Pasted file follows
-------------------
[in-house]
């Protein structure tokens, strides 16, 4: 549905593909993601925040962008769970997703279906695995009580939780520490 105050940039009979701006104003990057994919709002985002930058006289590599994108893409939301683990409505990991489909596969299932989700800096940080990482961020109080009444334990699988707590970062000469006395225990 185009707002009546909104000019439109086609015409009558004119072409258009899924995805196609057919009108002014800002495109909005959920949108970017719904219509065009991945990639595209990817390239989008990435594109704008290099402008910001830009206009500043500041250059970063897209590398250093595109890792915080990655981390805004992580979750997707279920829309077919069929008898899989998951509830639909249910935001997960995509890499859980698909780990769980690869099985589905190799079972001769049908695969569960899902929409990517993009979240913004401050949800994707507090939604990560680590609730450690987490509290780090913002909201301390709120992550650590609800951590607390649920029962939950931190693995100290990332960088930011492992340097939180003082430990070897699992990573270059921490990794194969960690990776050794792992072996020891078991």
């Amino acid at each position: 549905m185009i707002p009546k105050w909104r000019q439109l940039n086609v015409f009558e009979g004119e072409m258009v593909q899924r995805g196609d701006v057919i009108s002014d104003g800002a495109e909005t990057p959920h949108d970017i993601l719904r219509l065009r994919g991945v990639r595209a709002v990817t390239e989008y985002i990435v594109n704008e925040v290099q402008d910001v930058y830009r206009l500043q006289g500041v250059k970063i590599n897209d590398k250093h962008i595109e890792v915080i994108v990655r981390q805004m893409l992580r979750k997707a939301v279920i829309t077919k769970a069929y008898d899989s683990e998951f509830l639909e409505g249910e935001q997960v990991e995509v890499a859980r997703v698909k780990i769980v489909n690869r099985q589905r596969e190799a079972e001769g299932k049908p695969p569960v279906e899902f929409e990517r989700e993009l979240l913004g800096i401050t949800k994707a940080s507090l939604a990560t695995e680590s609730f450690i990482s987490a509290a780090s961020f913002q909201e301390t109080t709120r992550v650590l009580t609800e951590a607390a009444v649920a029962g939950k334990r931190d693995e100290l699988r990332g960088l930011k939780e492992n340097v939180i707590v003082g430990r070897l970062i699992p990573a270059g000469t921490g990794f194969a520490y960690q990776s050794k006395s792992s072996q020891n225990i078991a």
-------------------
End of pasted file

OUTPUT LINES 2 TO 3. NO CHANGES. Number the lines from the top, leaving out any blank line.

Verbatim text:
């Protein structure tokens, strides 16, 4: 549905593909993601925040962008769970997703279906695995009580939780520490 105050940039009979701006104003990057994919709002985002930058006289590599994108893409939301683990409505990991489909596969299932989700800096940080990482961020109080009444334990699988707590970062000469006395225990 185009707002009546909104000019439109086609015409009558004119072409258009899924995805196609057919009108002014800002495109909005959920949108970017719904219509065009991945990639595209990817390239989008990435594109704008290099402008910001830009206009500043500041250059970063897209590398250093595109890792915080990655981390805004992580979750997707279920829309077919069929008898899989998951509830639909249910935001997960995509890499859980698909780990769980690869099985589905190799079972001769049908695969569960899902929409990517993009979240913004401050949800994707507090939604990560680590609730450690987490509290780090913002909201301390709120992550650590609800951590607390649920029962939950931190693995100290990332960088930011492992340097939180003082430990070897699992990573270059921490990794194969960690990776050794792992072996020891078991």
């Amino acid at each position: 549905m185009i707002p009546k105050w909104r000019q439109l940039n086609v015409f009558e009979g004119e072409m258009v593909q899924r995805g196609d701006v057919i009108s002014d104003g800002a495109e909005t990057p959920h949108d970017i993601l719904r219509l065009r994919g991945v990639r595209a709002v990817t390239e989008y985002i990435v594109n704008e925040v290099q402008d910001v930058y830009r206009l500043q006289g500041v250059k970063i590599n897209d590398k250093h962008i595109e890792v915080i994108v990655r981390q805004m893409l992580r979750k997707a939301v279920i829309t077919k769970a069929y008898d899989s683990e998951f509830l639909e409505g249910e935001q997960v990991e995509v890499a859980r997703v698909k780990i769980v489909n690869r099985q589905r596969e190799a079972e001769g299932k049908p695969p569960v279906e899902f929409e990517r989700e993009l979240l913004g800096i401050t949800k994707a940080s507090l939604a990560t695995e680590s609730f450690i990482s987490a509290a780090s961020f913002q909201e301390t109080t709120r992550v650590l009580t609800e951590a607390a009444v649920a029962g939950k334990r931190d693995e100290l699988r990332g960088l930011k939780e492992n340097v939180i707590v003082g430990r070897l970062i699992p990573a270059g000469t921490g990794f194969a520490y960690q990776s050794k006395s792992s072996q020891n225990i078991a």